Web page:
Banka develops content for COVAC-MA’s LinkedIn page and serves as a disparities liaison to ensure the group’s efforts are assessed through a lens that amplifies the voices that have been historically silenced. “Given the implications of this global pandemic not only physically but also financially and mentally, I wanted to be able to create a positive and meaningful impact by speaking up for people and providing access to information in the most efficient and credible manner possible—which is something I am able to achieve through my involvement with COVAC-MA,” she said.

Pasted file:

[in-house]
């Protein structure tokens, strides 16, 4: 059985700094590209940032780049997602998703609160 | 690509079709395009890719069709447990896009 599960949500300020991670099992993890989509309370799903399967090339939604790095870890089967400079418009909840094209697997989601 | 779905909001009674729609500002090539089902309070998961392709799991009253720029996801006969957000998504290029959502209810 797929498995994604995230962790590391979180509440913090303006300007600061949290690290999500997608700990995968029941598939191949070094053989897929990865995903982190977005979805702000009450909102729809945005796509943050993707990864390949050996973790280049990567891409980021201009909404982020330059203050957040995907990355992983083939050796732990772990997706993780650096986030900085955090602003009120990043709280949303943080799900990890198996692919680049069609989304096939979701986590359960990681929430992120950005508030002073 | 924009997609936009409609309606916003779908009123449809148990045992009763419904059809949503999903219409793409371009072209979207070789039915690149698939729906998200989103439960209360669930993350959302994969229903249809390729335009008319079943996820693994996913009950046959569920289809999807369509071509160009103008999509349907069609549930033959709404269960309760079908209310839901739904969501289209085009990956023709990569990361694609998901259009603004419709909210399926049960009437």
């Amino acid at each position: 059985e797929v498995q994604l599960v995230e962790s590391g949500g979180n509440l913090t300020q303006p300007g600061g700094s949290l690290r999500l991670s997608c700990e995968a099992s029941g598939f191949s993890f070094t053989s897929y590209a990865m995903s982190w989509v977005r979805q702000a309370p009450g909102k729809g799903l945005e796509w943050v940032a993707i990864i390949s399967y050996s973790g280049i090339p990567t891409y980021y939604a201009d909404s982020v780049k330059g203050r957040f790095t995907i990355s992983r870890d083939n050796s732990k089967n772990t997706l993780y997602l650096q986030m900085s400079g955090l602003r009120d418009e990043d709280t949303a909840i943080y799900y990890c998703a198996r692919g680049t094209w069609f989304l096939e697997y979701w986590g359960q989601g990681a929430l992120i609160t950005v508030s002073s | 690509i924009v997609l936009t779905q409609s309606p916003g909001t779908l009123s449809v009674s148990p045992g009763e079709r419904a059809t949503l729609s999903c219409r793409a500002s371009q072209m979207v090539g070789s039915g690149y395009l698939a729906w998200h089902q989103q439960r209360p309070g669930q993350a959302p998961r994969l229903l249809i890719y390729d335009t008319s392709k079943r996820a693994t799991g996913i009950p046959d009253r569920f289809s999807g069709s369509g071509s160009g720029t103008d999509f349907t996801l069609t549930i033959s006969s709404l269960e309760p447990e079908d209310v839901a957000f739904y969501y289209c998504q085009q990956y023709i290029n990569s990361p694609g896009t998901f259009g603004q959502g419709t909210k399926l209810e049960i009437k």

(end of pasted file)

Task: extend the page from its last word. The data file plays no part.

Multer works as the lead design and content manager for the COVAC-MA website. He described how leading the Wesleyan Refugee Project prepared him to manage WordPress sites and coordinate groups to complete tasks with the organization. He also pointed to his molecular biology studies, which helped him understand COVID-19 research; his government major helped him to analyze policies surrounding the pandemic.
In the short time since the coalition’s founding, the group has successfully authored two letters to Massachusetts Governor Charlie Baker outlining measures they recommended the government take during the initial shutdown. Each was signed by over 1,000 local physicians and healthcare workers and went on to make a significant impact on the Massachusetts stay-at-home directive.